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Tribalism and the Quiet Rise of Racism

Gigi Dreams

Jason Jones and John Zmirak - published on 11/05/13

Racism and nationalism aren’t just for white people anymore. Other groups seem to have a free pass on these deadly prejudices.

It may remain true that white Westerners feel too guilty or socially constrained to express racial animus, but as Western societies become ever more diverse, that fact may change. Furthermore, the new groups migrating to Western lands carry no such historical baggage, and in the absence of a vital moral discourse that reinforces common humanity and human rights, there is no reason to expect these new residents to be magically immune to the historic human temptation of racial groupthink and violence. The violence that marks racial conflict between native-born African Americans and Mexican immigrants in cities like Los Angeles may offer a window into the broader, pan-Western future. What is more, it is clear that the lessons the West learned from the racist excesses of the twentieth century were woefully incomplete, amounting to little more than:

1. It is wrong for white people to discriminate against others.
2. It is wrong for European nations to conquer and colonize non-European ones.
3.Because Hitler used ethnic identity as a pretext for murdering people, Western nations must abandon any ethnic or historical basis for their identities—even nations that were conquered and terrorized by Hitler, such as Poland and Ukraine.  
4. None of these lessons apply to non-Western nations or non-white people living in them.

In the battle against racism, our culture certainly does seem preoccupied with preventing such unlikely occurrences as the rise of National Socialism in Germany, all the while ignoring or excusing the real and lively threats to human dignity that are arising across the world – even in Europe. Watchdogs who track anti-Semitism in Europe focus much of their attention on tiny, contemptible fringe groups of nationalistic thugs instead of the groups that actually perpetrate most of the anti-Jewish violence across Europe: radicalized Muslims.

Indeed, if we use a more realistic definition of nationalism, we will find that Islamist movements today constitute a grave and growing threat to the safety and liberty of hundreds of millions of people, including both non-Muslims and those Muslims who reject a modern, authoritarian revival of sharia (the Islamic answer to canon law). Religious and ethnic identities often blend and fuse, particularly in the minds of persecutors. So it makes perfect sense to include the worldwide epidemic of religious persecution, most of it perpetrated by radical Muslims, under the heading of racism or nationalism. For these Muslims, there is only one nation: the House of Islam. Everything outside it is the House of War, which they are called to convert, or conquer and subjugate. Non-Muslims in such societies must either convert or accept a kind of Jim Crow status as inferior, humbled, third-class citizens (dhimmis). They are forbidden to take part in politics, and expected to give way to Muslims in every sphere of life.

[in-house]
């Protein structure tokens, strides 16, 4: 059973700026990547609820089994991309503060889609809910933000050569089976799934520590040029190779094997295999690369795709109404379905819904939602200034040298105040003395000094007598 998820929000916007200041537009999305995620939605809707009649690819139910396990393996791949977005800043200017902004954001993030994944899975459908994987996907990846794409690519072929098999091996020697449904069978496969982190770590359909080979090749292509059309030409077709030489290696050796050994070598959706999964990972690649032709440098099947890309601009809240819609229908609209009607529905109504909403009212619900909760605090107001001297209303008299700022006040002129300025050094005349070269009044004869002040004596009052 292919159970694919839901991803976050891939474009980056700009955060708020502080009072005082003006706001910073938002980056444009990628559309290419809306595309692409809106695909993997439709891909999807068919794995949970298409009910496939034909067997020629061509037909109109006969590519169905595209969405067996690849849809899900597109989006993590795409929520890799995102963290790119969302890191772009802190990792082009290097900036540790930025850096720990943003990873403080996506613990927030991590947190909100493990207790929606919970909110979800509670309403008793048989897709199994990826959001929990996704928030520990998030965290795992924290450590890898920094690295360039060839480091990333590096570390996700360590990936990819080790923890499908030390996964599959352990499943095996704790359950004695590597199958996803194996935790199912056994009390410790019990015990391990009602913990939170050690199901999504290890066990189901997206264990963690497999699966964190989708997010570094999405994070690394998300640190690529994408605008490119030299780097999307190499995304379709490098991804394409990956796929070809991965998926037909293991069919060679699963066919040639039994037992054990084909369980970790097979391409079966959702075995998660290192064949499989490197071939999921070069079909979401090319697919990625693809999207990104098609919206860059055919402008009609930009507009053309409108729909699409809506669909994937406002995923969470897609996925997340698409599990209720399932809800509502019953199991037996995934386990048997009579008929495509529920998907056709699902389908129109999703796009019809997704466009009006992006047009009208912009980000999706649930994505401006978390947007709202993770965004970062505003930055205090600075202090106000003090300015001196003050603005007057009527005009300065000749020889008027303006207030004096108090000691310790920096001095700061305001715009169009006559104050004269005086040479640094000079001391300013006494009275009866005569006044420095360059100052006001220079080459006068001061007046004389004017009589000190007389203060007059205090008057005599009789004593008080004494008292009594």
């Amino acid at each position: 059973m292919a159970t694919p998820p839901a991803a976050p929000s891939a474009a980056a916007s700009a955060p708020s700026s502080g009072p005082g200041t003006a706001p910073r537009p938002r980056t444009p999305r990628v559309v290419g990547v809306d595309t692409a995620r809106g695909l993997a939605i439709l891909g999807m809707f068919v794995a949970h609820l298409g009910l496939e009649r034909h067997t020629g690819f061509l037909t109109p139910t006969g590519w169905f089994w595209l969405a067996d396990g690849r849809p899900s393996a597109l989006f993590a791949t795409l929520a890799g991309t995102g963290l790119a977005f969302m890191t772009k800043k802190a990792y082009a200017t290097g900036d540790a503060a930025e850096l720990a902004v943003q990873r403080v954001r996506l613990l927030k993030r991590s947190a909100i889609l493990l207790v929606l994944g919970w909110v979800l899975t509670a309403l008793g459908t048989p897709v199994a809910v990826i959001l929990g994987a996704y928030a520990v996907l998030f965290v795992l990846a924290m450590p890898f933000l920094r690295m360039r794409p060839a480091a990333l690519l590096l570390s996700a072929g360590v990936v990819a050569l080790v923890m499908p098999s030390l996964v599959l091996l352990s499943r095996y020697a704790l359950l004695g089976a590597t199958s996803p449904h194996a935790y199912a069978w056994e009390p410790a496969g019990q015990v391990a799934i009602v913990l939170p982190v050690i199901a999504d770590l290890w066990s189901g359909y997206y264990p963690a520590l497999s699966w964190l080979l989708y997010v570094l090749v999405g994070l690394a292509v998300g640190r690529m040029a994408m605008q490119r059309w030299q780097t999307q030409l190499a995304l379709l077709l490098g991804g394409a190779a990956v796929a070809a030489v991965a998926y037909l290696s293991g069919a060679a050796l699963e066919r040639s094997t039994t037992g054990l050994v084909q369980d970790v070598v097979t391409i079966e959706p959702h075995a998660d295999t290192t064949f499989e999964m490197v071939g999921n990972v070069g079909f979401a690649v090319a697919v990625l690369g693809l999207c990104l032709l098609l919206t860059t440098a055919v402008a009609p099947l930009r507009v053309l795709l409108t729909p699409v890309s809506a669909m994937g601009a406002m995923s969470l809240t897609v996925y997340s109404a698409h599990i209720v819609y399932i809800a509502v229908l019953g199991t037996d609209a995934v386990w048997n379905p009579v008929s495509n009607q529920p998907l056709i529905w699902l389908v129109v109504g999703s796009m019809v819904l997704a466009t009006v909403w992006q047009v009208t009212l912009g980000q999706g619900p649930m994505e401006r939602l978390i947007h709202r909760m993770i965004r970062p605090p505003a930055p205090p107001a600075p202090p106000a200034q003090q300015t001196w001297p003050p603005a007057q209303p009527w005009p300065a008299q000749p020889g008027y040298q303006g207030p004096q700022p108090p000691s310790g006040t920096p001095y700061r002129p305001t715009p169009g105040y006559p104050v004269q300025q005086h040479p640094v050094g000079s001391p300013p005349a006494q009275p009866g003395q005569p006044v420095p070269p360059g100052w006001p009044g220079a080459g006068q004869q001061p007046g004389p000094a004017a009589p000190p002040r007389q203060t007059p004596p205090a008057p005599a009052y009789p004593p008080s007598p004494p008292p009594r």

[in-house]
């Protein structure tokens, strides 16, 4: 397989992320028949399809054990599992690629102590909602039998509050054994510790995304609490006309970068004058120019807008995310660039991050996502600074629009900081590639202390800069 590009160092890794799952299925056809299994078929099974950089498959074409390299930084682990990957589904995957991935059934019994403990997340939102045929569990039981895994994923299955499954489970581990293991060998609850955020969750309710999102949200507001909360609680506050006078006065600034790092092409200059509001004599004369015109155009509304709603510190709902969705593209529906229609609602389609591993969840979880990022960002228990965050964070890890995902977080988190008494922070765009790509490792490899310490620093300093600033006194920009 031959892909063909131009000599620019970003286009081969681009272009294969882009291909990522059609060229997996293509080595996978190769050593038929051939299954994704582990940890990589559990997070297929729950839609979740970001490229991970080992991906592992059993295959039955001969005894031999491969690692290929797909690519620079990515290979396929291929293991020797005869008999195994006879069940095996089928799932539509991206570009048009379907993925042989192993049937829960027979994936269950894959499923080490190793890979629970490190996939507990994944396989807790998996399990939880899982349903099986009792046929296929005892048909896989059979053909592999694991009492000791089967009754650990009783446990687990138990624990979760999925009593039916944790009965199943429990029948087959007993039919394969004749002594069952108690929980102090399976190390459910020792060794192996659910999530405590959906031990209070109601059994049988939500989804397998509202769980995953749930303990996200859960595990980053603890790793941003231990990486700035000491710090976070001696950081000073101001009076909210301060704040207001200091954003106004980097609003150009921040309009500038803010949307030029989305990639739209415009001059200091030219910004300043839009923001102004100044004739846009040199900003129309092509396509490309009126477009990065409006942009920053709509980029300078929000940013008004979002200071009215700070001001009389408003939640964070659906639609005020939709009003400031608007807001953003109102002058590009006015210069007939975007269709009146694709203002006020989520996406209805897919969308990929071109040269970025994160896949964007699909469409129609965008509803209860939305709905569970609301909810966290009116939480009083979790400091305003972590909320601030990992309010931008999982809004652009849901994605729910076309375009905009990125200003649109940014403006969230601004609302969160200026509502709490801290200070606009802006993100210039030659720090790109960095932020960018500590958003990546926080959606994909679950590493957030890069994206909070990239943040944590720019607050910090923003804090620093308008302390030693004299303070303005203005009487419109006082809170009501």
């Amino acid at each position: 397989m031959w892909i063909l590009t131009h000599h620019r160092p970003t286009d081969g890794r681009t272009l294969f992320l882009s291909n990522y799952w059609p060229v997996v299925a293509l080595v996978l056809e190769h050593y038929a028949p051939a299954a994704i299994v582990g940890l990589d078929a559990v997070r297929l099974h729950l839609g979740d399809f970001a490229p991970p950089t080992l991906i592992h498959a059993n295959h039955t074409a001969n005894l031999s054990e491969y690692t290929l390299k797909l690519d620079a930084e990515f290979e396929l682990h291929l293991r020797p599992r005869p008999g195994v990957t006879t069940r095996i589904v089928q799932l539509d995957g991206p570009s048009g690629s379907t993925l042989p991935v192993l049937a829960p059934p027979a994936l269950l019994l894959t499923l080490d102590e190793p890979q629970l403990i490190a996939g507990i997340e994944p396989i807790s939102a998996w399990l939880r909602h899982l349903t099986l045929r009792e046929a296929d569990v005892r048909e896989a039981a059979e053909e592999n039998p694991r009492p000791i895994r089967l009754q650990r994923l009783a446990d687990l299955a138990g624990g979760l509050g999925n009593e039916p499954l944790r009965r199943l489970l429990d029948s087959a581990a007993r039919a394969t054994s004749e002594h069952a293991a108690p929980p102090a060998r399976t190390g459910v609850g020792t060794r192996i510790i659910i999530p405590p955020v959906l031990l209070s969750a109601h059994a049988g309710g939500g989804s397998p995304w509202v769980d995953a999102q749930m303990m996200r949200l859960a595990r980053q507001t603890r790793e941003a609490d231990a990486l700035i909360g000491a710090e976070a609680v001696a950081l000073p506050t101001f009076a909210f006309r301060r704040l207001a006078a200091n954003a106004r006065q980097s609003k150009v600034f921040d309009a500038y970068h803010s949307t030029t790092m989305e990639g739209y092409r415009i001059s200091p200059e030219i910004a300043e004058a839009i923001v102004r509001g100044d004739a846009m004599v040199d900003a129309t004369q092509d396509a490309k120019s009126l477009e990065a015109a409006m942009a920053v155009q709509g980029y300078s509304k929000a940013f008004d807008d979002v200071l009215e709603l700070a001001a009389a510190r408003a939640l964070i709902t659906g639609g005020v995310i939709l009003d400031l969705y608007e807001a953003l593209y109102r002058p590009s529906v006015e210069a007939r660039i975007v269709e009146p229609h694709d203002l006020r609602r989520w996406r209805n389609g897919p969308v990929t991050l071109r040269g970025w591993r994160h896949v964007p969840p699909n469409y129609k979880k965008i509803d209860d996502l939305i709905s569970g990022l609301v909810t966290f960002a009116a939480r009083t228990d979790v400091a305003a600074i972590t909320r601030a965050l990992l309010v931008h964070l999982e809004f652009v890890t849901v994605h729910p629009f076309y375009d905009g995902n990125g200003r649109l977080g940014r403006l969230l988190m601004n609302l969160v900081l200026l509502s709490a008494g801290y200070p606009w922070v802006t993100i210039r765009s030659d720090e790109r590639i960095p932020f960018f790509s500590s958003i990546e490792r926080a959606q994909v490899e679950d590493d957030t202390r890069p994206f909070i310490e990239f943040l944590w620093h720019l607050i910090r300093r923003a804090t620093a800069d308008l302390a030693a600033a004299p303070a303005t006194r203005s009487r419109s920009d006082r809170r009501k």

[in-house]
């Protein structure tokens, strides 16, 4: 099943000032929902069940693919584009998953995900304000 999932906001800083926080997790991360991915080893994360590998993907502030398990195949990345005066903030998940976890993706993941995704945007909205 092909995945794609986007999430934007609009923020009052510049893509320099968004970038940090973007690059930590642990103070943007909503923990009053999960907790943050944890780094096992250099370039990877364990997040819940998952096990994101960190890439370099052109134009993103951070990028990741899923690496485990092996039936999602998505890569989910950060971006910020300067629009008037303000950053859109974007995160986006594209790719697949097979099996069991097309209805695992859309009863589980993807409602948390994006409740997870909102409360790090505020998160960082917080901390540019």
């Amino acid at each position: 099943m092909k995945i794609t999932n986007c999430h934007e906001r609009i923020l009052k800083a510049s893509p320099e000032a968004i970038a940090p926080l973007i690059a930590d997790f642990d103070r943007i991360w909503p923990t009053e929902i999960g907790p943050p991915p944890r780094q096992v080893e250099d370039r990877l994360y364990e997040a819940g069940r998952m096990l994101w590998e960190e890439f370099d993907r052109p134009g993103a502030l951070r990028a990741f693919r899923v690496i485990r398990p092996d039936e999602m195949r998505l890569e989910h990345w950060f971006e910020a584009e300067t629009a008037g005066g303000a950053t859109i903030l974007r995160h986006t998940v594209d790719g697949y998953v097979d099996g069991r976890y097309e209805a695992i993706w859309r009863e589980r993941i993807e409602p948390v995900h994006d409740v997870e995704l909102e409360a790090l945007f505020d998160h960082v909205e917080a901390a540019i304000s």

This is the goal pursued by Islamists who target Christians in a long list of countries, from Nigeria and Sudan to Pakistan, and it is treasured by radical Muslims who dream of breeding and bombing their way to power in England and France. Ancient Christian communities have already been ethnically cleansed from Iraq in the wake of the U.S. invasion, and Christians (among other religious minorities) fear that a similar fate faces them in Syria, should the al-Qaeda linked rebels in that country overcome its brutal, but religiously neutral, Ba’athist regime. Christians in Egypt face mounting violence, as they are made the scapegoats of Islamist frustration in the wake of the military’s crackdown on the Muslim Brotherhood.

We must admit to ourselves the ugly fact that Islamism is an ideology and its hoped-for Caliphate a virtual nation (like the Greater Germany Hitler dreamt of). Radical, nationalistic, anti-Semitic, and anti-Christian radicals number in the millions, and seek to control whole countries through groups like the Muslim Brotherhood, which was only dislodged from Egypt in 2013 through a brutal military coup. Such groups’ explicit agendas are both expansionist and totalitarian, openly calling for conquest and the domination of every sphere of life by a rigid ideology. Such groups are leading what journalist John Allen has called (in the title of his 2013 book) The Global War on Christians – though Hindus, Jews, Alawites, secular Muslims, and other would-be victims also number on their list. In certain ways for certain unlucky groups, it really is 1933 all over again.

Jason Jones is a producer in Hollywood.  His films include Bella, Eyes to See, and Crescendo. Learn more about his human rights initiatives at

John Zmirak is the author of The Bad Catholic’s Guide to the Catechism. His columns are archived at The Bad Catholic’s Bingo Hall. This column is from Jones’ and Zmirak’s upcoming book, The Race to Save Our Century (Crossroad, 2014).

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